Having recently been prescribed some painkillers, and realizing that I’m a total light weight in that arena, I was reminded of an incident from my younger days.
Alan and I were living in Windsor, as were my parents. My sister, Chris and her husband lived in London, about two hours away. One day, suddenly, tragically and far too young, my sister’s mother-in-law died. We decided that we could drive my parents to the funeral in our car.
Our car at the time was a bright red two-door Tracker. Fun as heck, but not entirely conducive to long drives with the over-60’s.
On the first leg of the trip, my Mum decided it would be best if Alan and Dad took the front seats and the ladies went in the back. Alan was driving and, because of my Dad’s very long legs, this seemed like a good idea. The fact that my Mum had trouble getting into the back seat didn’t really register with anyone until we pulled up at the first rest stop and Mum was stuck. Between the MS and the long time sitting, she just could not negotiate the space from the seat to the door. The fact that she then got the giggles helped matters not one bit. My mother always got the giggles when she got stuck. It was truly charming.
Alan finally opened up the back door, put his hands under her arms and gave an almighty heave to my Dad, who caught her and pulled her the rest of the way. Disaster averted we made our way to the bathrooms. Standing by the sinks, my Mum looked at me intently. “What’s your problem?” she asked.
“Cramps.” I told her. Because, as with every family funeral since I hit puberty, my period had started that morning. My mother, who by then was blissfully menopausal sighed in relief that I wasn’t being moody. “I keep forgetting you get those!” she said happily, opening up her purse. I was twenty seven. “Here. Have one of these.” She handed me a pill.
Because she was my mother and a nurse, I took it.
Back at the car, we decided it would be better to switch seats. Dad and I were in the back and Mum was up front as we hit the highway again. I tried not to let on as I started feeling odder and odder. And odder.
When we pulled up at the funeral home, it was my turn to get stuck in the back seat. Alan was confused. “What’s the matter with you?” he asked, giving my arm a pull.
“I don’t know,” I told him. “Mum gave me something…”
Finally out of the car and getting ready to head inside, I asked her, “What the hell did you give me??!?!??!”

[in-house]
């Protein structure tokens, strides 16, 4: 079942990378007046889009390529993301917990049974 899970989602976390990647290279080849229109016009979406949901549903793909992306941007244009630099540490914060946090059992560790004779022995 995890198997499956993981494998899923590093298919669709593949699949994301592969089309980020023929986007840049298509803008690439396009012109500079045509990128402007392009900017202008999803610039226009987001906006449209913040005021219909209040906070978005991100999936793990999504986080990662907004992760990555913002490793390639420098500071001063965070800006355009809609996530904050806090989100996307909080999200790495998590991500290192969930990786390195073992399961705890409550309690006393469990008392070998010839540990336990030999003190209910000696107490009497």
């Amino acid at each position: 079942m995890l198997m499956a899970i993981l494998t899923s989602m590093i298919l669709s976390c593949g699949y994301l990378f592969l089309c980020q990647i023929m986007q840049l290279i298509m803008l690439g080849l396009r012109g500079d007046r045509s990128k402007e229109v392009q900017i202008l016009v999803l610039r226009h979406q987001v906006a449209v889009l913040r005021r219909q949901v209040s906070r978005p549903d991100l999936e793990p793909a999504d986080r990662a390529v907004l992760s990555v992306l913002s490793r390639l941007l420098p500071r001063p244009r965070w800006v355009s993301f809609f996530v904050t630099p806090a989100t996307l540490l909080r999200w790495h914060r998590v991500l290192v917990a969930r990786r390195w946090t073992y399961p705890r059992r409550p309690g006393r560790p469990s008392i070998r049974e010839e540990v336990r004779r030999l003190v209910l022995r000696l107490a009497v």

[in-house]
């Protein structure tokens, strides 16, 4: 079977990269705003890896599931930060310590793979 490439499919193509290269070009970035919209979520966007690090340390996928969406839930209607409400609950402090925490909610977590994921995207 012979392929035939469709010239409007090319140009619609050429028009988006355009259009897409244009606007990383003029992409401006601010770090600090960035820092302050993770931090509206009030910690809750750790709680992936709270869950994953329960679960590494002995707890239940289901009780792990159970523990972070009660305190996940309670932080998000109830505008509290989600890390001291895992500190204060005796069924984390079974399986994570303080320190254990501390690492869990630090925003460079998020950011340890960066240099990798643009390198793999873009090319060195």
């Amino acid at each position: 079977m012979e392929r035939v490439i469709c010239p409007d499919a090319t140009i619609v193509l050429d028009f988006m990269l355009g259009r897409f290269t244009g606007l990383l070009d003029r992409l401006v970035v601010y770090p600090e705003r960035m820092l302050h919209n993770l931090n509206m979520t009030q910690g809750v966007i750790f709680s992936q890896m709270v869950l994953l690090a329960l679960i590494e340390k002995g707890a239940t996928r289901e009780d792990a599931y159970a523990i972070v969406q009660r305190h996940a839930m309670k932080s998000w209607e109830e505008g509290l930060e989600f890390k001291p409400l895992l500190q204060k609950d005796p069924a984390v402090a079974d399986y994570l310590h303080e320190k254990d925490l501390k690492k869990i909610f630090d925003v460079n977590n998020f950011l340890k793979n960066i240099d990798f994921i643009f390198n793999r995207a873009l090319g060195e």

She looked confused. “Just a Tylenol 3. Why?”
I drooled at her incoherently.
“Oh. Is it affecting you?” she asked wiping my mouth. I nodded. “Funny. I pop them like candy.”
I had a whole new level of respect for my mother after negotiating that parking lot.
Once inside, there was the fresh horror of needing to interact respectfully with my brother-in-law’s family. Since leaving the surly teen years, one of the over-riding principles I live by is to not humiliate the ones I love the most. Making sympathetic conversation while stoned was not the surest path to this goal.
I think I did OK. I hope I did OK. John’s family are truly lovely people and the most polite crowd you could ever hope to meet, so if any of them suspected that there was something up with Barb that day, I will never hear about it.
Of course, the absolute pinnacle moment came when my sister, completely unaware of what was happening, decided to introduce me to the bishop, a close friend of John’s family and someone I just really did not want to annoy in any way. I had managed to deflect the introductions a few times, bolting for the bathroom or hiding behind a potted plant, but eventually, she cornered me and before I had a chance to say, “I can’t, Mum got me stoned,” the introduction was made.
It went well. At least, I think it went well. I don’t actually remember. I have no idea what I said to the man, but Alan assures me that I had at least stopped drooling by then.
I slept in the car all the way home.
My capacity hasn’t changed at all in the intervening years, but at least I know what I’m taking.